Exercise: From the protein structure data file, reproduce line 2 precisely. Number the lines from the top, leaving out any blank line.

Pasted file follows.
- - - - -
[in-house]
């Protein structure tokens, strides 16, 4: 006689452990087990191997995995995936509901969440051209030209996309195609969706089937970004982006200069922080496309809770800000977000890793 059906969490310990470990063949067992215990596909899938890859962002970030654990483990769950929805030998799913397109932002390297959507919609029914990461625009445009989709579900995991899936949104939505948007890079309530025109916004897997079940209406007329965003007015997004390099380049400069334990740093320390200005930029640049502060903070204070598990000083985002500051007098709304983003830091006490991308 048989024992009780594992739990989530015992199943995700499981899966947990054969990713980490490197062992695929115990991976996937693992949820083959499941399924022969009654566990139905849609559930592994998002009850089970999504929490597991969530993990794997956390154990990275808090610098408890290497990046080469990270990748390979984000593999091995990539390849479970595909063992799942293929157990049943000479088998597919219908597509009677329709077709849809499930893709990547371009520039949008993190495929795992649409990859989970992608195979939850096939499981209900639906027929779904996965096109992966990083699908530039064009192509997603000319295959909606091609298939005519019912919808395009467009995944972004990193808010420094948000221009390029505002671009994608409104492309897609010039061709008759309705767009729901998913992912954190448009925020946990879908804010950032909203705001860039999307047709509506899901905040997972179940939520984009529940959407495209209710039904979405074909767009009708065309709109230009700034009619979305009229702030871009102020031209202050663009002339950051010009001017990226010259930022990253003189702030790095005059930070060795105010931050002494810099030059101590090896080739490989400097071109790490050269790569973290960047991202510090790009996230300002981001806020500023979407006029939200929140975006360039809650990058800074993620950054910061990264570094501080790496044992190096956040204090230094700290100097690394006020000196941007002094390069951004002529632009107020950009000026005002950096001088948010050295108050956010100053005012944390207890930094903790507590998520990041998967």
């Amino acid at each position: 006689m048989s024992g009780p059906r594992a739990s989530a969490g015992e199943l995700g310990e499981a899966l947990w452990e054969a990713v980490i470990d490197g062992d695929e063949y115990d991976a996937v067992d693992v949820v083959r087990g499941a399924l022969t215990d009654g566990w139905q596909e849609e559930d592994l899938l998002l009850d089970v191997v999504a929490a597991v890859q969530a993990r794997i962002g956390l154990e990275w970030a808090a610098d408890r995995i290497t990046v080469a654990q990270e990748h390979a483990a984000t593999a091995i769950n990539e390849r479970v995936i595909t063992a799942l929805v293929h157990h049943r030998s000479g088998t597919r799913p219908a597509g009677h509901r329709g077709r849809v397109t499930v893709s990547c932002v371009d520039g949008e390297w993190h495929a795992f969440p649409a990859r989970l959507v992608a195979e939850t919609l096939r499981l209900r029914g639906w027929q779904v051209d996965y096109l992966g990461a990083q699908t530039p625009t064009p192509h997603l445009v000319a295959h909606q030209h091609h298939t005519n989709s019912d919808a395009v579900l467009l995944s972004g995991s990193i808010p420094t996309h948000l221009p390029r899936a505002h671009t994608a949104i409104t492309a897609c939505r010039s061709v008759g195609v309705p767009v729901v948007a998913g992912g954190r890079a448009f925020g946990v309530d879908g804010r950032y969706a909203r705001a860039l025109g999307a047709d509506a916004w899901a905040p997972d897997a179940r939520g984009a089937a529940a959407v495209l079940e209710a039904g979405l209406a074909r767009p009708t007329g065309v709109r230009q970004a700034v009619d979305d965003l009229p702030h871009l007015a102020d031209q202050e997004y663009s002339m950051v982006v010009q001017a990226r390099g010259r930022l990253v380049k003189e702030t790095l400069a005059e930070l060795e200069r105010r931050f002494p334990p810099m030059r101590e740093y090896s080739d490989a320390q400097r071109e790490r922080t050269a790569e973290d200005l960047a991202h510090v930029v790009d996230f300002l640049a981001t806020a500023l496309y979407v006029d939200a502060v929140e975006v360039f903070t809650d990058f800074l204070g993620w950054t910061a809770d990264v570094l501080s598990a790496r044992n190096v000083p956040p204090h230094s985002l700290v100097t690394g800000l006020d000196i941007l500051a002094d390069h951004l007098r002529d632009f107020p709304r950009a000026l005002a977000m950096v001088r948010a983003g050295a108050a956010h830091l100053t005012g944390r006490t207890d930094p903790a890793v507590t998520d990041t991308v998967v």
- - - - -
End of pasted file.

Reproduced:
């Protein structure tokens, strides 16, 4: 006689452990087990191997995995995936509901969440051209030209996309195609969706089937970004982006200069922080496309809770800000977000890793 059906969490310990470990063949067992215990596909899938890859962002970030654990483990769950929805030998799913397109932002390297959507919609029914990461625009445009989709579900995991899936949104939505948007890079309530025109916004897997079940209406007329965003007015997004390099380049400069334990740093320390200005930029640049502060903070204070598990000083985002500051007098709304983003830091006490991308 048989024992009780594992739990989530015992199943995700499981899966947990054969990713980490490197062992695929115990991976996937693992949820083959499941399924022969009654566990139905849609559930592994998002009850089970999504929490597991969530993990794997956390154990990275808090610098408890290497990046080469990270990748390979984000593999091995990539390849479970595909063992799942293929157990049943000479088998597919219908597509009677329709077709849809499930893709990547371009520039949008993190495929795992649409990859989970992608195979939850096939499981209900639906027929779904996965096109992966990083699908530039064009192509997603000319295959909606091609298939005519019912919808395009467009995944972004990193808010420094948000221009390029505002671009994608409104492309897609010039061709008759309705767009729901998913992912954190448009925020946990879908804010950032909203705001860039999307047709509506899901905040997972179940939520984009529940959407495209209710039904979405074909767009009708065309709109230009700034009619979305009229702030871009102020031209202050663009002339950051010009001017990226010259930022990253003189702030790095005059930070060795105010931050002494810099030059101590090896080739490989400097071109790490050269790569973290960047991202510090790009996230300002981001806020500023979407006029939200929140975006360039809650990058800074993620950054910061990264570094501080790496044992190096956040204090230094700290100097690394006020000196941007002094390069951004002529632009107020950009000026005002950096001088948010050295108050956010100053005012944390207890930094903790507590998520990041998967």